The more I brew beer, read about beer, talk about beer and learn about beer, the more I’ve realized how much I love writing about beer. Writing about craft beer and homebrew, and seeing these industries grow, has become a big passion of mine.
Shameless pitch (and no, not for yeast): If you know of brewing sites and publications seeking craft beer/homebrew content, please drop me a line. Same if you know of a brewery, bottle shop or other beer-industry organization who is looking to ramp up their copy (marketing, website, internal communications, etc.)
Now that I’ve been homebrewing for a few years, I’m improving how I plan out the brewing year. Here are some of the things I’ve been working on, plus a brainstorm list of potential brews for 2011.
One decision I’ve made is to take July and August off from brewing. This way I get a breather from the brewpot, plus I don’t have to spend hotter months over a boiling pot of wort. Though given how much more Jodie and I have been doing canning and food preservation nowadays, we still often wind up over a boiling pot in July. No matter though; a wee brewing hiatus also makes it easier to make time for canning.
Every year I make some notes on beers I might want to brew for the coming year. It’s not a hard and fast schedule, just ideas and maybes. Every year new brew ideas come my way and I run with them, sometimes the schedule doesn’t work, but many of these ideas also wind up bottled and ready to drink. Here’s our brewing idea list for 2011:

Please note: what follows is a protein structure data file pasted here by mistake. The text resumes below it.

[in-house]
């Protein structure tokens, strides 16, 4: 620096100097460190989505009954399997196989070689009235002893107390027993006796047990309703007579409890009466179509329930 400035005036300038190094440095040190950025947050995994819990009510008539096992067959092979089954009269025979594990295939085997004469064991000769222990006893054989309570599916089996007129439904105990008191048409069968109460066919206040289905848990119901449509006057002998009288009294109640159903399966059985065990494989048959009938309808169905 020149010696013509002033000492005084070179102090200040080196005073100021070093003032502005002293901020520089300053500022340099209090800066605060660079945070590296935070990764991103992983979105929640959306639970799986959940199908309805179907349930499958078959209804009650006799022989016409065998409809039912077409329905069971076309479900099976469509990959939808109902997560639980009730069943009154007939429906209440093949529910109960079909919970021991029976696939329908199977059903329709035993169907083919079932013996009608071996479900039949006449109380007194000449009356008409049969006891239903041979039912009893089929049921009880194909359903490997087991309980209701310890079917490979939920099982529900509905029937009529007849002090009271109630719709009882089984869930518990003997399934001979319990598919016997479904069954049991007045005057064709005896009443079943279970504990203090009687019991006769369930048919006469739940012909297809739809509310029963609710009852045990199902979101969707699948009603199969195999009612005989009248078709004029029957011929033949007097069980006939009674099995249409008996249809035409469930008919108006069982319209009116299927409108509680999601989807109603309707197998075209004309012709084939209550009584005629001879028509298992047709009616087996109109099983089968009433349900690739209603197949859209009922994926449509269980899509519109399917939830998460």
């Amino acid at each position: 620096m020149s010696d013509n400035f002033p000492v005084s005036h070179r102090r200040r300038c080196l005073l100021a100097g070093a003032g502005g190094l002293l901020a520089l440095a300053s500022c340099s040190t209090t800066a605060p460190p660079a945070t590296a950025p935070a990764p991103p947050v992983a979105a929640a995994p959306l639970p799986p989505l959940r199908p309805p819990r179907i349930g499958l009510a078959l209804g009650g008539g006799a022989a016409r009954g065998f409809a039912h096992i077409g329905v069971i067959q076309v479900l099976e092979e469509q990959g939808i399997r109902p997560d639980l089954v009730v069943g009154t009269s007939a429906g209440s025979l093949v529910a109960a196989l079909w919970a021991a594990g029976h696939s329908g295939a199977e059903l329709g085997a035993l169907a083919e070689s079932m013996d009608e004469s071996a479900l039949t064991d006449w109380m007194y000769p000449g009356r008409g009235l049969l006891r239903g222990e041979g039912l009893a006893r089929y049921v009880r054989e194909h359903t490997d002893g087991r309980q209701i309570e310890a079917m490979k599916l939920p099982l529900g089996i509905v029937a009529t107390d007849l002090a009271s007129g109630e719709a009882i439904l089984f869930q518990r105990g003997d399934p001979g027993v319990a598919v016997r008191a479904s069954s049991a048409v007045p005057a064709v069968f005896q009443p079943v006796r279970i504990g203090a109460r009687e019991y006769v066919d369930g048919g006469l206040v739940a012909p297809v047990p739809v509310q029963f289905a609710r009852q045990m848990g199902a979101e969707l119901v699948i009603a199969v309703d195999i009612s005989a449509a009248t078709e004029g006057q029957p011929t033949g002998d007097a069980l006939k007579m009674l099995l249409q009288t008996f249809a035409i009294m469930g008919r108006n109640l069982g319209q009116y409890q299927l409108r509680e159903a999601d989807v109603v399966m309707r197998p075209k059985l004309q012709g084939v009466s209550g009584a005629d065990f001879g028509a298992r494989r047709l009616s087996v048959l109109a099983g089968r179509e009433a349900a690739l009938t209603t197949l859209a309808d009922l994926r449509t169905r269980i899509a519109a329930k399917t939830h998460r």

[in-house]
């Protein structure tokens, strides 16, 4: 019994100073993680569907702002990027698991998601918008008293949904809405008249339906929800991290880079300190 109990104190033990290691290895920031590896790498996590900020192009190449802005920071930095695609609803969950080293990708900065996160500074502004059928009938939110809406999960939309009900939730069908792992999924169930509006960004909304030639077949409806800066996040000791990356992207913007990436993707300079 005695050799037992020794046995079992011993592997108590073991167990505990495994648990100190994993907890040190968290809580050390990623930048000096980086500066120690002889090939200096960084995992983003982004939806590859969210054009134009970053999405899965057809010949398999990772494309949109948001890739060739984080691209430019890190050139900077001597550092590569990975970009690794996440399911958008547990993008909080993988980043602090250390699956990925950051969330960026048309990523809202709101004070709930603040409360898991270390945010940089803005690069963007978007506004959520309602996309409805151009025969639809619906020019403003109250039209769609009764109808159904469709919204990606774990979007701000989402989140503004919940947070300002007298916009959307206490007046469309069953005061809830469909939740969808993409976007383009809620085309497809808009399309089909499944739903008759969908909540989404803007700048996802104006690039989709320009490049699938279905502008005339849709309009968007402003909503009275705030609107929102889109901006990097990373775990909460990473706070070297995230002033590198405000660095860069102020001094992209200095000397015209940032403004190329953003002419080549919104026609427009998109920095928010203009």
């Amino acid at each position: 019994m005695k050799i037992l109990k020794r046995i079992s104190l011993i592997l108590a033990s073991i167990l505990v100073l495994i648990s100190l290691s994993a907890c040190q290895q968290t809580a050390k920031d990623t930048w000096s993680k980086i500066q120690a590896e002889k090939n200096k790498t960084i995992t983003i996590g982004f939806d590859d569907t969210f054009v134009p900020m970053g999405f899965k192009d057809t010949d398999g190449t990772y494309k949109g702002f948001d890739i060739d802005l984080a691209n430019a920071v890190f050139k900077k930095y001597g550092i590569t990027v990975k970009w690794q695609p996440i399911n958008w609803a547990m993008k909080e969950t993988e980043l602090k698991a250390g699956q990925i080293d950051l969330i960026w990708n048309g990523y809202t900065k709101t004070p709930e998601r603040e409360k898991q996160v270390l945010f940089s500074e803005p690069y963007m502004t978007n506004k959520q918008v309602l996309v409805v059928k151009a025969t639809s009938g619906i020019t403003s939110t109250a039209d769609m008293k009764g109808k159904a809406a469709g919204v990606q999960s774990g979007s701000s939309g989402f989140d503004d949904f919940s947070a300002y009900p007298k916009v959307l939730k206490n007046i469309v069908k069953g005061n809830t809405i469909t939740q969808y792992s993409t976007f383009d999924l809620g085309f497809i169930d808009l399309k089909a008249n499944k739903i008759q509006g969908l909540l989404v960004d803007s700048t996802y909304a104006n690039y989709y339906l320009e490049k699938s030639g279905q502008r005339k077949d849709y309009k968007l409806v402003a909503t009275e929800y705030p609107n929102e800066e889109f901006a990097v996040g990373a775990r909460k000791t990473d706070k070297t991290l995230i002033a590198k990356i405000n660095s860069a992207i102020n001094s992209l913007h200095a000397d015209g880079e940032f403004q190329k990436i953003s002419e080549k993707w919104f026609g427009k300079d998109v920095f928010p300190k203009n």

- Qingdao Dark Lager, (Microbrewed Adventures , p. 367): My first lager! This dark lager, based off a Tsingtao beer from China, is on primary fermentation in the garage as we speak.
- Saison. Maybe more than one, even. Saisons, stouts and porters are my current holy trinity of beer, and Jodie and I have agreed that a saison is to be her birthday beer for this year. I get to push my brewing knowledge and experience by doing some wild yeast/Lactobacillus work, and I get to brew, for the very first time, one of my favorite styles of beer.
- Irish Cocoa Wood Porter (Microbrewed Adventures , p. 312): Will probably brew this in the fall.
- Brooklyn’s Original Chocolate Stout (Microbrewed Adventures , p. 297): Brewed this in December 2010 (it was on the 2010 might-brew list), but we bottled it in January for drinking as of February. Dubbed “Rucksack Stout”, well, holy moly — it’s one of the best beers I’ve ever brewed.
- Black Honey Spruce Lager (Joy of Homebrewing, p. 211): Seeing how my adventures in Qingdao go, I may crank out this lighter lager in December (December and January are looking to be the best months for us to do lagering).
- Kolsch or Wheat Beer: We’ve done each of these styles in previous years, and I’m feeling a hankering for one again this year.
- Frog & Rosbif’s Brown Wheat Coriander Ale (Microbrewed Adventures , p. 337): May or June for summer sippin’.
- Crisp Hard Apple Cider: Our annual first-of-fall brew, done up in September or October.
- Pumpkin Ale: We didn’t do a pumpkin ale last year, so may do one this fall.
Yes indeed, 2010 was a fine and fun year for homebrewing in the St. Clair household. Whether drinking it, brewing it or writing about it, here’s to a fun and beery 2011.
Cheers, Slainte & Kippis!